In the battle against ISIS, it’s one step forward, two steps back.
Hours after the U.S. touted a special forces operation that took out a high-level operative of the Islamic State — in Syria — the militants struck again. They took advantage of a weak Iraqi force to capture Ramadi, an important provincial capital just down the road from Baghdad.
This was not good news. The Obama administration at first played it down and vowed that Ramadi would be retaken. That most likely will require the help of Shiite militias, some backed by Iran, which would delicately come to the aid of the area’s Sunnis and a shaky Iraqi government. And 1,000 American rockets are quickly being shipped to the Iraqis, too.
The hawks are circling and cackling. They question President Barack Obama’s strategy in the Middle East. But who really wants to see U.S. ground forces going back there in formidable numbers? As Obama and his spokesmen emphasize, the long-term strategy in this vexing conflict involves empowering Iraq and other allies in the region to take responsibility for the fight.
A few weeks ago, I listened to retired Gen. John Allen describe the complications, the challenges and the mission in this phase of American involvement in the Middle East. Allen briefed opinion journalists in a session at the State Department in Washington. He serves as Obama’s envoy to the global coalition countering the Islamic State, also known as ISIS, ISIL and Da’esh, an Arabic term applied to the group, which Allen prefers, partly because the militants supposedly hate it.
It’s safe to say, in Allen’s view, that one day’s Da’esh victory on the battlefield does not foretell a debacle in the making.
In that moment, Allen projected a somewhat optimistic picture of the coalition effort, at least in Iraq.
“Da’esh was on the offensive a few months ago,” he said. “Today Da’esh has been defeated in a number of areas. On any given day there is a tactical contest that’s occurring in any number of areas in Iraq, but by and large the strategic operational and tactical momentum of Da’esh has been halted and rolled back.”
Well, that was then. Clearly Allen and the administration have been recalibrating that assessment in the last week, as one ISIS advancement after another unfolds.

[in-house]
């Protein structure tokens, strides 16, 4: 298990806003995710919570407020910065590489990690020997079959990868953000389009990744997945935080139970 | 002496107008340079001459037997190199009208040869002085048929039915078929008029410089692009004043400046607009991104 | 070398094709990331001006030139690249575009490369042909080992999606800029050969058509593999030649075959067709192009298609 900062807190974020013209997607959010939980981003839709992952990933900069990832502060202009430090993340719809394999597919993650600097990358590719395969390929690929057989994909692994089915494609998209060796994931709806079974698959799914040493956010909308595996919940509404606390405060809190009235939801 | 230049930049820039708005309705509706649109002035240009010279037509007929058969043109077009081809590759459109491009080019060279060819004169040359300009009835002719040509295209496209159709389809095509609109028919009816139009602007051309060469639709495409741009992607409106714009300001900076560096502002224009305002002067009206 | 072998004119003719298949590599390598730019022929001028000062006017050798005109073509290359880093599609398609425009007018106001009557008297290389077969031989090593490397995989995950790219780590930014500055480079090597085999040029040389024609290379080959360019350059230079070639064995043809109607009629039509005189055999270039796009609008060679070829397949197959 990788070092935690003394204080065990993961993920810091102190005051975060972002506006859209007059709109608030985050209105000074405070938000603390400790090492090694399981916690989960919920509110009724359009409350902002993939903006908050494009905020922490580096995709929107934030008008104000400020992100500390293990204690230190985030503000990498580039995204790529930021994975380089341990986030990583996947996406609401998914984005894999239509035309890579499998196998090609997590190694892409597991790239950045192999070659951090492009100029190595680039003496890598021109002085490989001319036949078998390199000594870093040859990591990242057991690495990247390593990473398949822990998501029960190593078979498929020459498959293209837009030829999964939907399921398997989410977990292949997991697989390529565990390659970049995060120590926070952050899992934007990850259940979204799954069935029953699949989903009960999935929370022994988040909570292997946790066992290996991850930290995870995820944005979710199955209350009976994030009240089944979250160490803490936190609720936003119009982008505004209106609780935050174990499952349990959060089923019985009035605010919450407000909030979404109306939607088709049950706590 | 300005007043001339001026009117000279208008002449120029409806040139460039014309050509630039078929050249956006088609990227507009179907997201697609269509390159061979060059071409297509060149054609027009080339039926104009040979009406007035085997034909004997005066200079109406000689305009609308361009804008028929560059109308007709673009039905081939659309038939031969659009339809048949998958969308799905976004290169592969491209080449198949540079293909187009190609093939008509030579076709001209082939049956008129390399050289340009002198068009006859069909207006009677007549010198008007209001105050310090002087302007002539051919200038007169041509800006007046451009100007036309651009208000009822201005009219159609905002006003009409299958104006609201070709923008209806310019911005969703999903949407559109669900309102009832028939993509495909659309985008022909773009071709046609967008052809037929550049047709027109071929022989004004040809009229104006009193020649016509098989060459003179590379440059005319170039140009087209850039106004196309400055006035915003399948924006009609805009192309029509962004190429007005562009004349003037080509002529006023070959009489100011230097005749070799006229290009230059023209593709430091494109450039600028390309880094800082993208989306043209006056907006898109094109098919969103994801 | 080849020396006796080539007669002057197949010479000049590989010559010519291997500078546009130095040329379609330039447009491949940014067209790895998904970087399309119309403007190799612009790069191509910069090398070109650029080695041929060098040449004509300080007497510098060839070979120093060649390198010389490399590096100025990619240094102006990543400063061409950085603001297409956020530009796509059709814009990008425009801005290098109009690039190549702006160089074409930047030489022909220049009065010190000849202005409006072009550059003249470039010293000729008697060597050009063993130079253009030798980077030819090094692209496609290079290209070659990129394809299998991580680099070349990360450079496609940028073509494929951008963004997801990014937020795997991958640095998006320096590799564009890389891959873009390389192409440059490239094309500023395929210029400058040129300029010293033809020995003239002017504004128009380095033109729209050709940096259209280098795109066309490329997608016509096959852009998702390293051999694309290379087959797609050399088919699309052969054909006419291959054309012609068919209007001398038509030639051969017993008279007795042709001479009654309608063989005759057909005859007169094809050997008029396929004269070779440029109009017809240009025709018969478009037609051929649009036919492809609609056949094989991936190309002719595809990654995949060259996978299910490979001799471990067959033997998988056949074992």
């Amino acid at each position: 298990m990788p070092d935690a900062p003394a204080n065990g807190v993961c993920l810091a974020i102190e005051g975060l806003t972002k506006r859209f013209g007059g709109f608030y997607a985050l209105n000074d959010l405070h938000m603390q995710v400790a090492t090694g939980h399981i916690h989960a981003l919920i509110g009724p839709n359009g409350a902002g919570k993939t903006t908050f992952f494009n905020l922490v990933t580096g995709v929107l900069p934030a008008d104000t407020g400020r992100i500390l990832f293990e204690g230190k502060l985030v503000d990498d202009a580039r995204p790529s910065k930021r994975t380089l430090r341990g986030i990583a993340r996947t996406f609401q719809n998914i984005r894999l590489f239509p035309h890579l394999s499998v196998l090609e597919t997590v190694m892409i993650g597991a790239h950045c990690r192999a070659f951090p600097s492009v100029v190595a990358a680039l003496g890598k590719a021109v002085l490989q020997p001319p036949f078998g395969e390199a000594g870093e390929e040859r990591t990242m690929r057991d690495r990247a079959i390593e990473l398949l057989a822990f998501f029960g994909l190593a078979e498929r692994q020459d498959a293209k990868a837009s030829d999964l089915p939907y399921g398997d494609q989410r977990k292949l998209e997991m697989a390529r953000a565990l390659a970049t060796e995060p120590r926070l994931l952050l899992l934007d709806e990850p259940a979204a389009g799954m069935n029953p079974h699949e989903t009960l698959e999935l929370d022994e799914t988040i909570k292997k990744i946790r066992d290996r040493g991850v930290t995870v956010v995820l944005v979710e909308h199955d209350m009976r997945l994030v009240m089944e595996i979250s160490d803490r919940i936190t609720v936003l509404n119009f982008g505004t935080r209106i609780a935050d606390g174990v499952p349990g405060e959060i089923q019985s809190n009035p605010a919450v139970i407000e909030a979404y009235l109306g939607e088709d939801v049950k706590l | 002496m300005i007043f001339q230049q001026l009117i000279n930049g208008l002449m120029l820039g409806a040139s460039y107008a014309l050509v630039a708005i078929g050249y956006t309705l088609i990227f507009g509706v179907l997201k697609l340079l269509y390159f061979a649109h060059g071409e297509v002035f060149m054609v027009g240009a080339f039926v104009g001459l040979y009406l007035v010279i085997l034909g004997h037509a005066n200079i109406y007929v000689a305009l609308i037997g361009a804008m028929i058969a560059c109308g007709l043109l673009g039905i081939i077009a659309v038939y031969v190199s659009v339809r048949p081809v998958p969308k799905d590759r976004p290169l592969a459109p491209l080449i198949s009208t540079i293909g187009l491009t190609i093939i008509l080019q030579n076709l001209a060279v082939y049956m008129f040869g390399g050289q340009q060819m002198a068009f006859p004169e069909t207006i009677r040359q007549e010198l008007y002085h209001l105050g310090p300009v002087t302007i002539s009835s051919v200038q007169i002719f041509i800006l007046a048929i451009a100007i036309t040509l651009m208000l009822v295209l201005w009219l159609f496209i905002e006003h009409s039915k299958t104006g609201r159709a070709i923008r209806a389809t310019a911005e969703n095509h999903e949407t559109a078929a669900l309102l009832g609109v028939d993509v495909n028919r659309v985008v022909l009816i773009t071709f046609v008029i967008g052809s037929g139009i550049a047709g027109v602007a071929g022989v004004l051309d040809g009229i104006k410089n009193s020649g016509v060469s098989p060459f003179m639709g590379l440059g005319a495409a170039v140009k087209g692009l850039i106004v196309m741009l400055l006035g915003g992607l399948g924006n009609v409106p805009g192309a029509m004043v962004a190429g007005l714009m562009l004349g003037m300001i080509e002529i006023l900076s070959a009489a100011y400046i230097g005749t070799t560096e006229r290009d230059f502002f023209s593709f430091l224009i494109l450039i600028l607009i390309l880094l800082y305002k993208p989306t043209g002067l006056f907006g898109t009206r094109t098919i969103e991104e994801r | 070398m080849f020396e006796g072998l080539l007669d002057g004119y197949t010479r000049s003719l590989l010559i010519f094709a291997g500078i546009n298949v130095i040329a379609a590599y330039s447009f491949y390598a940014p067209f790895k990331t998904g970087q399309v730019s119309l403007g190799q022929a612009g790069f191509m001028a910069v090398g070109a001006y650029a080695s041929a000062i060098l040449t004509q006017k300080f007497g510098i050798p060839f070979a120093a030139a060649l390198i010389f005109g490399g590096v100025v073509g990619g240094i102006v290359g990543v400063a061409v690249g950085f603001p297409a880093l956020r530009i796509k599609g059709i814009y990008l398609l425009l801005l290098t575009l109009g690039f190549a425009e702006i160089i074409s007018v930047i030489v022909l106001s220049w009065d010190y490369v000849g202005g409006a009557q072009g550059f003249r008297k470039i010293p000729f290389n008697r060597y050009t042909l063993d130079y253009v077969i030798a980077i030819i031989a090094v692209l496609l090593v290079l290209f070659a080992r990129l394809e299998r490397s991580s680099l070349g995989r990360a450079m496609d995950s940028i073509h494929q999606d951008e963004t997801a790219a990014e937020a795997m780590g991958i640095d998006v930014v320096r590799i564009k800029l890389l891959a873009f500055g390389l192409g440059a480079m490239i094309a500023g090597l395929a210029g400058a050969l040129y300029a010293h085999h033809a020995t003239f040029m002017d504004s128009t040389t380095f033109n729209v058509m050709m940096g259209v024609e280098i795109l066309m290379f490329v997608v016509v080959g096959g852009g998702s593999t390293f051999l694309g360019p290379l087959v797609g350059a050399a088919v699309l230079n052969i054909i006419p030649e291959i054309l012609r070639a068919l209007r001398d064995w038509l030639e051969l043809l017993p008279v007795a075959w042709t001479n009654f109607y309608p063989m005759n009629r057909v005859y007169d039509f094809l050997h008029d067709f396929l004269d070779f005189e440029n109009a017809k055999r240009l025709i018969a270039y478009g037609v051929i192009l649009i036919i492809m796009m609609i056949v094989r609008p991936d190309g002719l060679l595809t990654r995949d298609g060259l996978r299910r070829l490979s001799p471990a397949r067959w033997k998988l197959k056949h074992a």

The Islamic State’s capture of the ancient city of Palmyra, on the Syrian side of the border, brought freshly disturbing evidence of the militants’ capabilities, strategies and ruthlessness. Hundreds of civilians were reportedly killed in the assault.
Foreign Policy magazine this week predicted that the Islamic State’s next big victory would be an oil refinery in Baiji, north of Tikrit, and it complained of “Washington’s scattershot policy.”
Nevertheless, according to Allen, what happens on the ground — the “kinetic activities” — is only one aspect of the campaign. The strategy also includes disrupting the influx of foreign fighters as well as the Islamic State’s financial networks; helping to stabilize Iraq and taking care of citizens who have been “liberated” from the militants’ clutches; and, especially, expanding a “countermessaging” operation.
The U.S. and “coalition partners” are trying to make the most of ISIS defectors and others who are testifying that the group’s glorious caliphate is in reality a nightmare. In the propaganda war taking place on Twitter and elsewhere in the cybersphere, the focus is on “deradicalization” and combating the militants’ self-projected image of invincibility.
Those arguments are harder to make when ISIS raises its flag high and makes Iraqi soldiers flee.
Allen contended that “the coalition has made important gains across these lines of effort, particularly in support of our partners in Iraq.”
But this week’s setbacks in Iraq and Syria add to the strain on American patience. Just wait until the Roman ruins of Palmyra provide another Da’esh photo opp.
Yet, from a distance let’s hope it’s probably too soon to conclude that if it quacks like a quagmire, then it could well become one.